The term price refers to the dirty price of the bond, that is, the sum of its clean price and accrued interest. To actually earn the computed yield to maturity, the investor must satisfy two conditions. First, he must hold the bond till maturity, and second, he must re-invest all intermediate cash flows at the yield to maturity itself.
Yield to maturity (YTM) is the internal rate of return (IRR) of the bond. The IRR of a project is the discount rate that equates the present value of future cash flows to the initial investment. In capital budgeting parlance, it is that discount rate that makes the net present value (NPV) equal to zero. A bond is also like a project because we make an investment at the outset and take back cash flows subsequently. It is just that the IRR of a project is termed as its YTM.
Projects in real life can be complex. In some cases they may give rise to what are termed as mixed cash flows. That is an initial investment may be followed by further investments interspersed with cash inflows, at subsequent points in time. The problem with such cash flow streams is that they may lead to multiple real positive IRRs, all of which are technically correct.
In this case, if the cost of capital is less than 15%, or greater than 28%, then the inference is clear cut. But what if the cost of capital is 20% The first IRR would say that the project should be rejected, while the second would would cause us to conclude that the venture is acceptable. Since both IRRs are mathematically valid, this dilemma is difficult to resolve. Fortunately in the case of the YTM, a bond has what are termed as pure cash flows.
A bond holder receives income from three sources. First, he gets periodic interest or coupon payments. Second, he can earn interest by reinvesting these coupons. Since coupons themselves represent interest, the second source of income may be perceived as interest on interest. Finally, at the time of maturity he will earn income in terms of the face value. A proper yield calculation ought to factor in all three sources of income. The YTM statistic does so. But it makes two key assumptions.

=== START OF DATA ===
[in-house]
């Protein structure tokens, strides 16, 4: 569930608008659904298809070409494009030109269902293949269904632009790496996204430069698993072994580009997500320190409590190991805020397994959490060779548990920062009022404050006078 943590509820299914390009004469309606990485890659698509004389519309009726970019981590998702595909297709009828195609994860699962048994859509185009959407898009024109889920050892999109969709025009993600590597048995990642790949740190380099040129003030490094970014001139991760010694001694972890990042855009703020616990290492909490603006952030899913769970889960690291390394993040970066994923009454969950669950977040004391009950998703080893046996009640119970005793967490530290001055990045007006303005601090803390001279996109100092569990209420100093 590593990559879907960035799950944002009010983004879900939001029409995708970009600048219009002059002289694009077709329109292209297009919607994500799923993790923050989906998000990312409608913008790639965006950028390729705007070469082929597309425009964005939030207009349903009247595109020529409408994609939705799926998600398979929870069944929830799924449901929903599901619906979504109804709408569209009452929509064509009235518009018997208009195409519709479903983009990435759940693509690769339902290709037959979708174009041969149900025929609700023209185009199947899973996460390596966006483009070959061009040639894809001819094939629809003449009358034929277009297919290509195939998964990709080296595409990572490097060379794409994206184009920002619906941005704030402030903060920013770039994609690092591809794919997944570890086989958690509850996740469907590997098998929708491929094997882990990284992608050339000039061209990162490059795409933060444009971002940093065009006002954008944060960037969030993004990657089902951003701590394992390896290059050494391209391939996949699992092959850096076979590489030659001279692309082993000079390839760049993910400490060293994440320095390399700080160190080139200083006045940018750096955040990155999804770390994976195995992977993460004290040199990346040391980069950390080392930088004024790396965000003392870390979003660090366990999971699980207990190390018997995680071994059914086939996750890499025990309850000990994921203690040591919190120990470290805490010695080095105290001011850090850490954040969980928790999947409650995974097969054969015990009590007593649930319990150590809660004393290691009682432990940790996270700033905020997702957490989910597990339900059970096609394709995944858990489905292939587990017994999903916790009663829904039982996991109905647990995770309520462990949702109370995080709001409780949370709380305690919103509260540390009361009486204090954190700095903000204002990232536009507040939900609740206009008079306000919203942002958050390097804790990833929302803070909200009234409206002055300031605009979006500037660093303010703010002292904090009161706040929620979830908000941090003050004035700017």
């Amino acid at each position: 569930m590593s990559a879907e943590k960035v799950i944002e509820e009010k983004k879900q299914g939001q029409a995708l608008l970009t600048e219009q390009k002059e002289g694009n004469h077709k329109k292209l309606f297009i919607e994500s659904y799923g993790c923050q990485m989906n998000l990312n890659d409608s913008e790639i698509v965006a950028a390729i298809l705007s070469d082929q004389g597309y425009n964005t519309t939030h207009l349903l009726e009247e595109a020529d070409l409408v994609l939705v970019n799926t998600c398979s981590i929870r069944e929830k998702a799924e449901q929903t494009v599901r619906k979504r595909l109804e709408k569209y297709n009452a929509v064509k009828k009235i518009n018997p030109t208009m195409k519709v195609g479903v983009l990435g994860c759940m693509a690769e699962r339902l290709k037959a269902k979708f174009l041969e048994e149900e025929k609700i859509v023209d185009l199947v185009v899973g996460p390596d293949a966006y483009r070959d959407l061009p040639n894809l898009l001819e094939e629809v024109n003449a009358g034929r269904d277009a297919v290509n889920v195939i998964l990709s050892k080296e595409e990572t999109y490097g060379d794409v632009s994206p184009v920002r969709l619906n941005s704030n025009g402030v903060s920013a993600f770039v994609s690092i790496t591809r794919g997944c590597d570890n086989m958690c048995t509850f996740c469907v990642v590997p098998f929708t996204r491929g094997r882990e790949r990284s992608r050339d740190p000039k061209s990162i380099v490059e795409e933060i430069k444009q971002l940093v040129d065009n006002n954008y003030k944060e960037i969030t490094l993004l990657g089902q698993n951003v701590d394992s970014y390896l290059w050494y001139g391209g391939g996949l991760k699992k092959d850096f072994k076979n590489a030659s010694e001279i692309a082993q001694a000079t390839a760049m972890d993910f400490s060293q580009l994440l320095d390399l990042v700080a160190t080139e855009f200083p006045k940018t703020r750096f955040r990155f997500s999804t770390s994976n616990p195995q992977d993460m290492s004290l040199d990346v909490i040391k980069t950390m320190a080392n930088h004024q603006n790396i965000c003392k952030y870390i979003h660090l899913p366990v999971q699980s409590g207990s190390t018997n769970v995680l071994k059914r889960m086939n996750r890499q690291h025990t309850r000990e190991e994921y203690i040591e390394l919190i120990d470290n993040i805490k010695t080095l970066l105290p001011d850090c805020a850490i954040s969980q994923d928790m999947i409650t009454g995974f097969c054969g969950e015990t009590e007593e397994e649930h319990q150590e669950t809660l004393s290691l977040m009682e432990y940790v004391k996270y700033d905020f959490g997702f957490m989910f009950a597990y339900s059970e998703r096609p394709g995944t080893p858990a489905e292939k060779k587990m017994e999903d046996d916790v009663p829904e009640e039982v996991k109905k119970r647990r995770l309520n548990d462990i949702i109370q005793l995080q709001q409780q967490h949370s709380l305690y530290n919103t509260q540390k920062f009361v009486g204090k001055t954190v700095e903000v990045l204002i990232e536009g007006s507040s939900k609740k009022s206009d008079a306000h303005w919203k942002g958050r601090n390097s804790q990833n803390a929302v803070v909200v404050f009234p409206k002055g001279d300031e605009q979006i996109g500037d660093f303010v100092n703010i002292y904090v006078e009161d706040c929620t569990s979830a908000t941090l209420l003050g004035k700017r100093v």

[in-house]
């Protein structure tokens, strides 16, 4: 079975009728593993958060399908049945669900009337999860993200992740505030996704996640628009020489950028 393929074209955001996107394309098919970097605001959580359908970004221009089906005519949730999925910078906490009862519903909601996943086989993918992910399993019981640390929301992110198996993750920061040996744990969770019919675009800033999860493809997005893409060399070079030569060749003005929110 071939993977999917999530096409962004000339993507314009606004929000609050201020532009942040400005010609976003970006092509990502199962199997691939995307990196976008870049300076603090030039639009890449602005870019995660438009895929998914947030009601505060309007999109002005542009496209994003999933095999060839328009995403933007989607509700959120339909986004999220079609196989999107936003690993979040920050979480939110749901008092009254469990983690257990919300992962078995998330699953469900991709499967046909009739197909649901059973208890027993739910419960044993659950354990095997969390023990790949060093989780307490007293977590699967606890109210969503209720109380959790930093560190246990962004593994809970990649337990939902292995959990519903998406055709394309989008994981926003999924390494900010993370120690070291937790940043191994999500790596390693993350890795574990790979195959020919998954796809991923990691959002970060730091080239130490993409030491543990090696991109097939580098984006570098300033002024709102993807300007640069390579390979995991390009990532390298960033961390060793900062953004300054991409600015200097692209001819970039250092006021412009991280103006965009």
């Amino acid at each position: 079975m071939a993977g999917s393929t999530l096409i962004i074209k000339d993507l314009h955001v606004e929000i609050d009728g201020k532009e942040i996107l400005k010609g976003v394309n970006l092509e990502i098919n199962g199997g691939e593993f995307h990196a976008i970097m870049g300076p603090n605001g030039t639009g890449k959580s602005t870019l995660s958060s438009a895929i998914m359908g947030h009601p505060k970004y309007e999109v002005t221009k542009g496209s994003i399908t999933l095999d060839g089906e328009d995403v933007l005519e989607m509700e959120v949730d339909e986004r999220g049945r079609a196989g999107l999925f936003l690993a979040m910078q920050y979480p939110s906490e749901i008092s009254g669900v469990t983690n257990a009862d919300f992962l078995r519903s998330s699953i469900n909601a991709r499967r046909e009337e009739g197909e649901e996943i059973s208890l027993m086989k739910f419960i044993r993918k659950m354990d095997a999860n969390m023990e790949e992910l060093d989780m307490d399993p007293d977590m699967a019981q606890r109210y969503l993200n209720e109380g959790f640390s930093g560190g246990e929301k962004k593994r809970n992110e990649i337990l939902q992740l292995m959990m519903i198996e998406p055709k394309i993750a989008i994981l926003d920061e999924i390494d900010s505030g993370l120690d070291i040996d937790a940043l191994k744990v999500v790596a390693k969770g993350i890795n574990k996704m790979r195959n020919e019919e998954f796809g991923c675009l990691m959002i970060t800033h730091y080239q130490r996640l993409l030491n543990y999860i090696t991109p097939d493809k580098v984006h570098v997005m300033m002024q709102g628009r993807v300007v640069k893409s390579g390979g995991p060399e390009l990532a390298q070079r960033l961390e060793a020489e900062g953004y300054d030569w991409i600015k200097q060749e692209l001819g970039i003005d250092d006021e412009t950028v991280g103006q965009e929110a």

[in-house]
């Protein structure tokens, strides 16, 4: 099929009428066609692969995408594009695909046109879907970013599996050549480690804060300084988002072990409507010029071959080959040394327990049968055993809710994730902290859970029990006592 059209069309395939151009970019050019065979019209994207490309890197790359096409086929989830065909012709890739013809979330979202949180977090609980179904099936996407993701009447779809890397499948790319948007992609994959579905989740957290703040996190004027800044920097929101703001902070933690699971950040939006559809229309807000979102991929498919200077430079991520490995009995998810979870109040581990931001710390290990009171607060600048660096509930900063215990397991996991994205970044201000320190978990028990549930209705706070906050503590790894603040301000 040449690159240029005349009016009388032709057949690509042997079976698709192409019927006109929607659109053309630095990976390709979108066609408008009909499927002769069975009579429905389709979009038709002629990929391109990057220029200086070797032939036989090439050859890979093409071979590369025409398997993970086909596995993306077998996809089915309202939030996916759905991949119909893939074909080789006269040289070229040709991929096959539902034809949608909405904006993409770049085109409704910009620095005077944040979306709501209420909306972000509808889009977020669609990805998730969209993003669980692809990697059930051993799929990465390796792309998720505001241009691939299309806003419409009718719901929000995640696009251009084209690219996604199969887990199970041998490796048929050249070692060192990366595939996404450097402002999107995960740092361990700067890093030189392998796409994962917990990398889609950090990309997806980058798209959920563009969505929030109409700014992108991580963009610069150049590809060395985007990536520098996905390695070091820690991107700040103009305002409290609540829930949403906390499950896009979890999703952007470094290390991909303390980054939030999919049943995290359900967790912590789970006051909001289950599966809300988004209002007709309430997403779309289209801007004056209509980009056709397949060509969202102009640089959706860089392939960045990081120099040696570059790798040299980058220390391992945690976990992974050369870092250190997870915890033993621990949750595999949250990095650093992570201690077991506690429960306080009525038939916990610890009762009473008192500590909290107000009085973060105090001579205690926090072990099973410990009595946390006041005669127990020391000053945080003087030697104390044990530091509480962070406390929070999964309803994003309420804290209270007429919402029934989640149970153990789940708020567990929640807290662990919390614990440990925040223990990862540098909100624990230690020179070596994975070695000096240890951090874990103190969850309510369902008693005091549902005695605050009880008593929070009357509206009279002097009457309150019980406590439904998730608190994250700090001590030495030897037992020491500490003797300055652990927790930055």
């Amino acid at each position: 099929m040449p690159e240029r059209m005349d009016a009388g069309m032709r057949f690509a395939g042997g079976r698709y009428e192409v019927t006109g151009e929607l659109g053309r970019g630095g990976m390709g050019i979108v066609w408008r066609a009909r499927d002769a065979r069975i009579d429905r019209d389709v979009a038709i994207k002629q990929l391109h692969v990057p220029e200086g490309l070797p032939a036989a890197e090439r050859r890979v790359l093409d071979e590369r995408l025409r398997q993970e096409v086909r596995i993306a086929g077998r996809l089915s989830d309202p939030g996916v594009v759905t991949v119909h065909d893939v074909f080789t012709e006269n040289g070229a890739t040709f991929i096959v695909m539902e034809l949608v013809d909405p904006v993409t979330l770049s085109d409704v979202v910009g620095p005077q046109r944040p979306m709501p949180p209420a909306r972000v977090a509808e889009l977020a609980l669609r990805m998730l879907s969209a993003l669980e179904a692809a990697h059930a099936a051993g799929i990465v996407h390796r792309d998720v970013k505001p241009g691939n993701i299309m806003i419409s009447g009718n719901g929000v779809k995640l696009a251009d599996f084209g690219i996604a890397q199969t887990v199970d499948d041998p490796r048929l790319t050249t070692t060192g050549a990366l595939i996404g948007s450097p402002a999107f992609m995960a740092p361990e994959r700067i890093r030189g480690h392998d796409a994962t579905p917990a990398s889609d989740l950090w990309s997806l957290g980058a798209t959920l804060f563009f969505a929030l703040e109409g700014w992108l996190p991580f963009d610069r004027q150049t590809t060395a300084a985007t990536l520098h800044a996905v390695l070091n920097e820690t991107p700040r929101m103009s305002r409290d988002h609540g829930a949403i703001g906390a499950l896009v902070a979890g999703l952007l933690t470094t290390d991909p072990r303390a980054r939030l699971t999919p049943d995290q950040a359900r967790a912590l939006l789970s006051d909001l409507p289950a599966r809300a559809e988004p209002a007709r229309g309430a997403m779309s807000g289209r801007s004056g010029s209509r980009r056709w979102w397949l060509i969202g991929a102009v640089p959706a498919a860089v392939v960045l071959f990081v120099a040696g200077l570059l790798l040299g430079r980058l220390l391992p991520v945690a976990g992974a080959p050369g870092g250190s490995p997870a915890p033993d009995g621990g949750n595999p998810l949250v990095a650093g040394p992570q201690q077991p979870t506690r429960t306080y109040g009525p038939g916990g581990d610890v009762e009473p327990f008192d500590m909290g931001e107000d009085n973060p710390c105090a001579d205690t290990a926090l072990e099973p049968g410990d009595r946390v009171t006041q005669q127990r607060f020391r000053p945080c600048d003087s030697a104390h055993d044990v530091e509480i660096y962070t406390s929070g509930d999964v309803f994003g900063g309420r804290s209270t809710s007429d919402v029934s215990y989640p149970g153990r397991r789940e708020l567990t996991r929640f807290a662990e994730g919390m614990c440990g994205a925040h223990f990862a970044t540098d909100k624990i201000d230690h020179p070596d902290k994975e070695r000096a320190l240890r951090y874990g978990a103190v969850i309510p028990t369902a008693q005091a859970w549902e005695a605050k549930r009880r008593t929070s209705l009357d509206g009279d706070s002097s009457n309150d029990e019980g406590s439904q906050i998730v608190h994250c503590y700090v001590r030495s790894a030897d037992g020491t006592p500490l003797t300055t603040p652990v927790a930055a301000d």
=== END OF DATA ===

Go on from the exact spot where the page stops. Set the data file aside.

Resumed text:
The first is that the bond will be held to maturity and that consequently the investor will receive all the projected cash flows. The second is that all intermediate coupons will be re-invested at the YTM itself, whatever that value may be. The second assumption is essential for us to obtain a compounded periodic return equal to the YTM over the life of the bond. The YTM is therefore termed as a promised yield, for if either of the conditions were to be violated, the investor will not earn what he is anticipating.
One of the risks in a bond is that cash flows may subsequently have to be reinvested at rates that are less than the calculated YTM. This is termed as re-investment risk. This can be accounted for in practice by assuming a rate at which each intermediate cash flow is re-invested. Such a yield statistic is termed as the realised compound yield (RCY). This measure may be computed on an ex-ante or on an ex-post basis. In the first case we would actually assume rates of re-investment for each cash flow. The practice is that we assume that every cash flow will be reinvested at the same rate.
There is another statistic from a return standpoint known as the horizon or holding period yield. It too assumes that every cash flow is reinvested at a specified rate and hence is similar to the RCY. However, in this case we need not assume that the bond is held to maturity. A consequence of the second assumption is that the bond will have to be valued at the time of sale. Once again this yield can be computed either on an ex-ante or on an ex-post basis.
The writer is author of Fundamentals of Financial Instruments, published by Wiley, India